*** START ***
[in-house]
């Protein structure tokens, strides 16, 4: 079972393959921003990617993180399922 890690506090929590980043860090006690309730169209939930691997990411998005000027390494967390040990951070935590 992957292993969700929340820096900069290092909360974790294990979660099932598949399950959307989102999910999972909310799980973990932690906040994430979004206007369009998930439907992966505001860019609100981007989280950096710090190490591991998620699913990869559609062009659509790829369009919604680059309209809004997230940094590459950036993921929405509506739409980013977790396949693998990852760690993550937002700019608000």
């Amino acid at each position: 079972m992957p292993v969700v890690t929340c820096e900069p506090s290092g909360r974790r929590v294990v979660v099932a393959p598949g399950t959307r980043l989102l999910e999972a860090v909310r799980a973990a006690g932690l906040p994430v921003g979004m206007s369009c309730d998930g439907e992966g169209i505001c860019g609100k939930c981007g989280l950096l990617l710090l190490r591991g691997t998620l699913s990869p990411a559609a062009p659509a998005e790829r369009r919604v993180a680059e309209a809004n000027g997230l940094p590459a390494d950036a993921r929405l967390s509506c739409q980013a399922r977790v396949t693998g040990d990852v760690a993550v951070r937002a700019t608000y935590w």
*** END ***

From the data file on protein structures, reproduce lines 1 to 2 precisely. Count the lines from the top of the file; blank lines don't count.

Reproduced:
[in-house]
């Protein structure tokens, strides 16, 4: 079972393959921003990617993180399922 890690506090929590980043860090006690309730169209939930691997990411998005000027390494967390040990951070935590 992957292993969700929340820096900069290092909360974790294990979660099932598949399950959307989102999910999972909310799980973990932690906040994430979004206007369009998930439907992966505001860019609100981007989280950096710090190490591991998620699913990869559609062009659509790829369009919604680059309209809004997230940094590459950036993921929405509506739409980013977790396949693998990852760690993550937002700019608000």